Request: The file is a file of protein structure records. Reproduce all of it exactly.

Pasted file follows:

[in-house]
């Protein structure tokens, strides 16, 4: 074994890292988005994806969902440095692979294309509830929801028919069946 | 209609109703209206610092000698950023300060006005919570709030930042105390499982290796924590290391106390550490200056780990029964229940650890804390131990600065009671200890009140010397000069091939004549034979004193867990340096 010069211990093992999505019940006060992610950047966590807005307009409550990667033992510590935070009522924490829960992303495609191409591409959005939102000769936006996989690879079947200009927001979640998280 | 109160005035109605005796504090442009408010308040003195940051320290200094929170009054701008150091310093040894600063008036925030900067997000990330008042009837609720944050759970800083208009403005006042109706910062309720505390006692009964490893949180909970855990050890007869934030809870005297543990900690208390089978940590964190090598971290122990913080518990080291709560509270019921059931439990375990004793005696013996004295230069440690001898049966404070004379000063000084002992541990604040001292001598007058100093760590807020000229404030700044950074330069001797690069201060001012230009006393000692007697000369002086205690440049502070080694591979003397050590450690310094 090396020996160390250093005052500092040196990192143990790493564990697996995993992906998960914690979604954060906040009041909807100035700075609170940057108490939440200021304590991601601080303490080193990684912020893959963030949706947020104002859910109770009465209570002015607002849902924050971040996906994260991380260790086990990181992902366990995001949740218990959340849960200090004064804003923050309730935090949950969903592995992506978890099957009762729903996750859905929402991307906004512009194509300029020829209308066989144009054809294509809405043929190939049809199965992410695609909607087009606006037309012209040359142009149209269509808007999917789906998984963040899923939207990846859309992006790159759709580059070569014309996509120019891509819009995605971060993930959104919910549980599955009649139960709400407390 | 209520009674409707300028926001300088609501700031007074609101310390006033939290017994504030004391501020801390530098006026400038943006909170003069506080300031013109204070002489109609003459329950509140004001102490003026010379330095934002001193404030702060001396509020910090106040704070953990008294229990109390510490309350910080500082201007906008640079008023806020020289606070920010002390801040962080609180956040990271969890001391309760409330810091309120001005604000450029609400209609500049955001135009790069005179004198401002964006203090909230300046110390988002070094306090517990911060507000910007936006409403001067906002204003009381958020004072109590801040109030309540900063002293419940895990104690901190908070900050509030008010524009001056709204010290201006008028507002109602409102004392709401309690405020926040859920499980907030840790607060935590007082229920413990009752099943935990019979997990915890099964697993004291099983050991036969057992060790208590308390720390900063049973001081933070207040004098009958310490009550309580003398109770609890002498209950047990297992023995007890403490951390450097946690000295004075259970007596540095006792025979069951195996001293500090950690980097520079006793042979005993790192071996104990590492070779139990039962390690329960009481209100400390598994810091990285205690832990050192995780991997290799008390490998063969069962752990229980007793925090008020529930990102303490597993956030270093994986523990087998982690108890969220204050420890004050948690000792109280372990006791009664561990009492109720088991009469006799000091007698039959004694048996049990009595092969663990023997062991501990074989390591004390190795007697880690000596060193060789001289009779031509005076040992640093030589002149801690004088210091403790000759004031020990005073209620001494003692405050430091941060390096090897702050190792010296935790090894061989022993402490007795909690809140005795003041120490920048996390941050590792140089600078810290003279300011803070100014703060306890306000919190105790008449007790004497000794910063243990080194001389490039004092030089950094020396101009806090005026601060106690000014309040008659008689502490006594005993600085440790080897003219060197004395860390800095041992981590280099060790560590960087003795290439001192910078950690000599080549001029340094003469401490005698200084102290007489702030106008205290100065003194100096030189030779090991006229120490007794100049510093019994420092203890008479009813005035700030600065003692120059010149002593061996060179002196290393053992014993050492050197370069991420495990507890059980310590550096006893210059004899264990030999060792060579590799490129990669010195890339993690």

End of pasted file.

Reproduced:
[in-house]
């Protein structure tokens, strides 16, 4: 074994890292988005994806969902440095692979294309509830929801028919069946 | 209609109703209206610092000698950023300060006005919570709030930042105390499982290796924590290391106390550490200056780990029964229940650890804390131990600065009671200890009140010397000069091939004549034979004193867990340096 010069211990093992999505019940006060992610950047966590807005307009409550990667033992510590935070009522924490829960992303495609191409591409959005939102000769936006996989690879079947200009927001979640998280 | 109160005035109605005796504090442009408010308040003195940051320290200094929170009054701008150091310093040894600063008036925030900067997000990330008042009837609720944050759970800083208009403005006042109706910062309720505390006692009964490893949180909970855990050890007869934030809870005297543990900690208390089978940590964190090598971290122990913080518990080291709560509270019921059931439990375990004793005696013996004295230069440690001898049966404070004379000063000084002992541990604040001292001598007058100093760590807020000229404030700044950074330069001797690069201060001012230009006393000692007697000369002086205690440049502070080694591979003397050590450690310094 090396020996160390250093005052500092040196990192143990790493564990697996995993992906998960914690979604954060906040009041909807100035700075609170940057108490939440200021304590991601601080303490080193990684912020893959963030949706947020104002859910109770009465209570002015607002849902924050971040996906994260991380260790086990990181992902366990995001949740218990959340849960200090004064804003923050309730935090949950969903592995992506978890099957009762729903996750859905929402991307906004512009194509300029020829209308066989144009054809294509809405043929190939049809199965992410695609909607087009606006037309012209040359142009149209269509808007999917789906998984963040899923939207990846859309992006790159759709580059070569014309996509120019891509819009995605971060993930959104919910549980599955009649139960709400407390 | 209520009674409707300028926001300088609501700031007074609101310390006033939290017994504030004391501020801390530098006026400038943006909170003069506080300031013109204070002489109609003459329950509140004001102490003026010379330095934002001193404030702060001396509020910090106040704070953990008294229990109390510490309350910080500082201007906008640079008023806020020289606070920010002390801040962080609180956040990271969890001391309760409330810091309120001005604000450029609400209609500049955001135009790069005179004198401002964006203090909230300046110390988002070094306090517990911060507000910007936006409403001067906002204003009381958020004072109590801040109030309540900063002293419940895990104690901190908070900050509030008010524009001056709204010290201006008028507002109602409102004392709401309690405020926040859920499980907030840790607060935590007082229920413990009752099943935990019979997990915890099964697993004291099983050991036969057992060790208590308390720390900063049973001081933070207040004098009958310490009550309580003398109770609890002498209950047990297992023995007890403490951390450097946690000295004075259970007596540095006792025979069951195996001293500090950690980097520079006793042979005993790192071996104990590492070779139990039962390690329960009481209100400390598994810091990285205690832990050192995780991997290799008390490998063969069962752990229980007793925090008020529930990102303490597993956030270093994986523990087998982690108890969220204050420890004050948690000792109280372990006791009664561990009492109720088991009469006799000091007698039959004694048996049990009595092969663990023997062991501990074989390591004390190795007697880690000596060193060789001289009779031509005076040992640093030589002149801690004088210091403790000759004031020990005073209620001494003692405050430091941060390096090897702050190792010296935790090894061989022993402490007795909690809140005795003041120490920048996390941050590792140089600078810290003279300011803070100014703060306890306000919190105790008449007790004497000794910063243990080194001389490039004092030089950094020396101009806090005026601060106690000014309040008659008689502490006594005993600085440790080897003219060197004395860390800095041992981590280099060790560590960087003795290439001192910078950690000599080549001029340094003469401490005698200084102290007489702030106008205290100065003194100096030189030779090991006229120490007794100049510093019994420092203890008479009813005035700030600065003692120059010149002593061996060179002196290393053992014993050492050197370069991420495990507890059980310590550096006893210059004899264990030999060792060579590799490129990669010195890339993690």